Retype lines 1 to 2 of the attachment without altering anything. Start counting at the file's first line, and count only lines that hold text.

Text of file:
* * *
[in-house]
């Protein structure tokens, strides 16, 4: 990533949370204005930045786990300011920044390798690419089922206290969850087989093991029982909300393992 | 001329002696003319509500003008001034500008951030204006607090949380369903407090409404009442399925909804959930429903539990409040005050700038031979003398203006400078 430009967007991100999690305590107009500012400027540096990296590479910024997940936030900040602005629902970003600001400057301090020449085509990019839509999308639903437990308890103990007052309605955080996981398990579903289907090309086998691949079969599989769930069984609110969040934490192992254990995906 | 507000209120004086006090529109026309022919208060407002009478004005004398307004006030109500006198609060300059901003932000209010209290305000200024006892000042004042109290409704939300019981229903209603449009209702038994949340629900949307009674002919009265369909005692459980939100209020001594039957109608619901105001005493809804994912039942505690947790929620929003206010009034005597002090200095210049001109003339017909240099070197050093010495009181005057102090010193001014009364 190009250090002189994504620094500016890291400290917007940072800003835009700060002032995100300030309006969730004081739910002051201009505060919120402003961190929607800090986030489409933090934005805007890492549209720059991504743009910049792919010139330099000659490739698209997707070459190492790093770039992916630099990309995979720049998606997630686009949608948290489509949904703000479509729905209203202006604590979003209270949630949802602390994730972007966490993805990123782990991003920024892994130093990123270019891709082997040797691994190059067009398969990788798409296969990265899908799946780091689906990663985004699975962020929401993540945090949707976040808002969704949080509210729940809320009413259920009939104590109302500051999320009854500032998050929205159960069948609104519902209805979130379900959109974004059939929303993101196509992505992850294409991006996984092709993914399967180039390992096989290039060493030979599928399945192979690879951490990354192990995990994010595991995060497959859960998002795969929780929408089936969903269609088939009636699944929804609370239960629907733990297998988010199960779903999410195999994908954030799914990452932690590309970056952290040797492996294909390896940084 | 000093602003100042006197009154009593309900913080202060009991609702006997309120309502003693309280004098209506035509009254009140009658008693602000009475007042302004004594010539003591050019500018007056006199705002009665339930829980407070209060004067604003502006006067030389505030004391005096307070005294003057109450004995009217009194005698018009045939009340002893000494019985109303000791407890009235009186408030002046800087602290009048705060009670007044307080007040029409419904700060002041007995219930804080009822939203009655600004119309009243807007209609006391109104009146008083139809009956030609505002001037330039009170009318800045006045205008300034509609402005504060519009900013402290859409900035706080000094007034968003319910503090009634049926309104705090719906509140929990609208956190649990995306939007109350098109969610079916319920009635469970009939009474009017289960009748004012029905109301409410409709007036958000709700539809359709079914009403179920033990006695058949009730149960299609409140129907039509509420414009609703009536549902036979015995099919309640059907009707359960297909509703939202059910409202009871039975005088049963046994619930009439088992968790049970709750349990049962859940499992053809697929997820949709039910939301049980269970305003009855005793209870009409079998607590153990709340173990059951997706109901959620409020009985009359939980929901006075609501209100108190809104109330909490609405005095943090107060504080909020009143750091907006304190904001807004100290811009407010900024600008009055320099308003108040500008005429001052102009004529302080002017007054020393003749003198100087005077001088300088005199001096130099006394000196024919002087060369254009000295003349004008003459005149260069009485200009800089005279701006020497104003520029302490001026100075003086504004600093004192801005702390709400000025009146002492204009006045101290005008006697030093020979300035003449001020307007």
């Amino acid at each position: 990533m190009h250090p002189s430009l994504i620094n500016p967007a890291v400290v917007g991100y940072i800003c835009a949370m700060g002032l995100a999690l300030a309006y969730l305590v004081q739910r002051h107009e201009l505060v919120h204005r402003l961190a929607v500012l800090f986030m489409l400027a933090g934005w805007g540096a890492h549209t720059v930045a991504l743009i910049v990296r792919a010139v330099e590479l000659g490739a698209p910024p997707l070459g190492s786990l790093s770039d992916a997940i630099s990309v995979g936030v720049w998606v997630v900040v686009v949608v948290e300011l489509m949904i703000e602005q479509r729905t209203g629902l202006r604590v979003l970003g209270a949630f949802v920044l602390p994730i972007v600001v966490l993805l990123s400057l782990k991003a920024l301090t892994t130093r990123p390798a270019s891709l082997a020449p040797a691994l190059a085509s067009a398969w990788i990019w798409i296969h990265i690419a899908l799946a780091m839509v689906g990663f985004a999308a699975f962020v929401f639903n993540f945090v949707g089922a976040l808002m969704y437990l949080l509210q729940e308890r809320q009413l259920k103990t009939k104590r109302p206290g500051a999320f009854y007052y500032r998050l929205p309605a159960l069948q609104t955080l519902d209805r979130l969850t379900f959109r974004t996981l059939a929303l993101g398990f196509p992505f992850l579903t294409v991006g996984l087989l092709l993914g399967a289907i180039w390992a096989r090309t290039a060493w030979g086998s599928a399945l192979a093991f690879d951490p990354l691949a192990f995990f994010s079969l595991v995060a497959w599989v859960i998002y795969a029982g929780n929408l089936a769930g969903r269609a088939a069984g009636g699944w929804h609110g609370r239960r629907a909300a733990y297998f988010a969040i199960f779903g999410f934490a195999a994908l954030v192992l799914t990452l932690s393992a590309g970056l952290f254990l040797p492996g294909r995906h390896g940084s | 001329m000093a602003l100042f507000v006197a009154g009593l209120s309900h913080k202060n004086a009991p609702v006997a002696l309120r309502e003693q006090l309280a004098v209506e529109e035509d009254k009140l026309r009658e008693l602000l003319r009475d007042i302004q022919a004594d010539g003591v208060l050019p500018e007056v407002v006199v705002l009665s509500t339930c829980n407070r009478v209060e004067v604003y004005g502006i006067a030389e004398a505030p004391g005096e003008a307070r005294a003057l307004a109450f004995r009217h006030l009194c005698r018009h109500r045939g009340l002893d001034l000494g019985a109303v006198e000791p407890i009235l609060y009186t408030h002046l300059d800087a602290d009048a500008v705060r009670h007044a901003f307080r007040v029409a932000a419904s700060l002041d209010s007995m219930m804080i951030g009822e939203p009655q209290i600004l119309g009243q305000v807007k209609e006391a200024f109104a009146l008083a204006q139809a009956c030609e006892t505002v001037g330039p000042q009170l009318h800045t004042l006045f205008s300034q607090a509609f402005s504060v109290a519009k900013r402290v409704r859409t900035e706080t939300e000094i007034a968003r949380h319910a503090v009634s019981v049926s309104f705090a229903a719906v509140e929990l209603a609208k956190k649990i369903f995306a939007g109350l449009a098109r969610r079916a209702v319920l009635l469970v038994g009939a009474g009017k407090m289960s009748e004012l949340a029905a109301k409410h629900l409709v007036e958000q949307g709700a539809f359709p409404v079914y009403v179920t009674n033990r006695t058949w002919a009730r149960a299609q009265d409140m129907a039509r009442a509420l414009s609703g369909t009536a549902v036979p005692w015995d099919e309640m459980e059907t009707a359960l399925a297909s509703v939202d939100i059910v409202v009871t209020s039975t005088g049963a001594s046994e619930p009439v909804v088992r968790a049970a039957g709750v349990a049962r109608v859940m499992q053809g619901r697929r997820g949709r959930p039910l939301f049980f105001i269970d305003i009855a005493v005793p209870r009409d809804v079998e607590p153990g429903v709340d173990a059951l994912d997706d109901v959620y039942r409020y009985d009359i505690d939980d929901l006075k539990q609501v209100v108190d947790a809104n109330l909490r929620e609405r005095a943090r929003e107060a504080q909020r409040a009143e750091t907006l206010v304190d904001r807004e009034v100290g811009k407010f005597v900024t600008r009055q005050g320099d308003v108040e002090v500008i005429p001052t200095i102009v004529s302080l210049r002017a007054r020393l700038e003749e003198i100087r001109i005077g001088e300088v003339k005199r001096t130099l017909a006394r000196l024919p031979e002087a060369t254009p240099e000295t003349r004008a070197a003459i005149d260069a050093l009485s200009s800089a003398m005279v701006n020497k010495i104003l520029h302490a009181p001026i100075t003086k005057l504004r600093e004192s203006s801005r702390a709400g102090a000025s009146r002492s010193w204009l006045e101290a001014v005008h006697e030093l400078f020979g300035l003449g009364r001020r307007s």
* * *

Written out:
[in-house]
């Protein structure tokens, strides 16, 4: 990533949370204005930045786990300011920044390798690419089922206290969850087989093991029982909300393992 | 001329002696003319509500003008001034500008951030204006607090949380369903407090409404009442399925909804959930429903539990409040005050700038031979003398203006400078 430009967007991100999690305590107009500012400027540096990296590479910024997940936030900040602005629902970003600001400057301090020449085509990019839509999308639903437990308890103990007052309605955080996981398990579903289907090309086998691949079969599989769930069984609110969040934490192992254990995906 | 507000209120004086006090529109026309022919208060407002009478004005004398307004006030109500006198609060300059901003932000209010209290305000200024006892000042004042109290409704939300019981229903209603449009209702038994949340629900949307009674002919009265369909005692459980939100209020001594039957109608619901105001005493809804994912039942505690947790929620929003206010009034005597002090200095210049001109003339017909240099070197050093010495009181005057102090010193001014009364 190009250090002189994504620094500016890291400290917007940072800003835009700060002032995100300030309006969730004081739910002051201009505060919120402003961190929607800090986030489409933090934005805007890492549209720059991504743009910049792919010139330099000659490739698209997707070459190492790093770039992916630099990309995979720049998606997630686009949608948290489509949904703000479509729905209203202006604590979003209270949630949802602390994730972007966490993805990123782990991003920024892994130093990123270019891709082997040797691994190059067009398969990788798409296969990265899908799946780091689906990663985004699975962020929401993540945090949707976040808002969704949080509210729940809320009413259920009939104590109302500051999320009854500032998050929205159960069948609104519902209805979130379900959109974004059939929303993101196509992505992850294409991006996984092709993914399967180039390992096989290039060493030979599928399945192979690879951490990354192990995990994010595991995060497959859960998002795969929780929408089936969903269609088939009636699944929804609370239960629907733990297998988010199960779903999410195999994908954030799914990452932690590309970056952290040797492996294909390896940084 | 000093602003100042006197009154009593309900913080202060009991609702006997309120309502003693309280004098209506035509009254009140009658008693602000009475007042302004004594010539003591050019500018007056006199705002009665339930829980407070209060004067604003502006006067030389505030004391005096307070005294003057109450004995009217009194005698018009045939009340002893000494019985109303000791407890009235009186408030002046800087602290009048705060009670007044307080007040029409419904700060002041007995219930804080009822939203009655600004119309009243807007209609006391109104009146008083139809009956030609505002001037330039009170009318800045006045205008300034509609402005504060519009900013402290859409900035706080000094007034968003319910503090009634049926309104705090719906509140929990609208956190649990995306939007109350098109969610079916319920009635469970009939009474009017289960009748004012029905109301409410409709007036958000709700539809359709079914009403179920033990006695058949009730149960299609409140129907039509509420414009609703009536549902036979015995099919309640059907009707359960297909509703939202059910409202009871039975005088049963046994619930009439088992968790049970709750349990049962859940499992053809697929997820949709039910939301049980269970305003009855005793209870009409079998607590153990709340173990059951997706109901959620409020009985009359939980929901006075609501209100108190809104109330909490609405005095943090107060504080909020009143750091907006304190904001807004100290811009407010900024600008009055320099308003108040500008005429001052102009004529302080002017007054020393003749003198100087005077001088300088005199001096130099006394000196024919002087060369254009000295003349004008003459005149260069009485200009800089005279701006020497104003520029302490001026100075003086504004600093004192801005702390709400000025009146002492204009006045101290005008006697030093020979300035003449001020307007």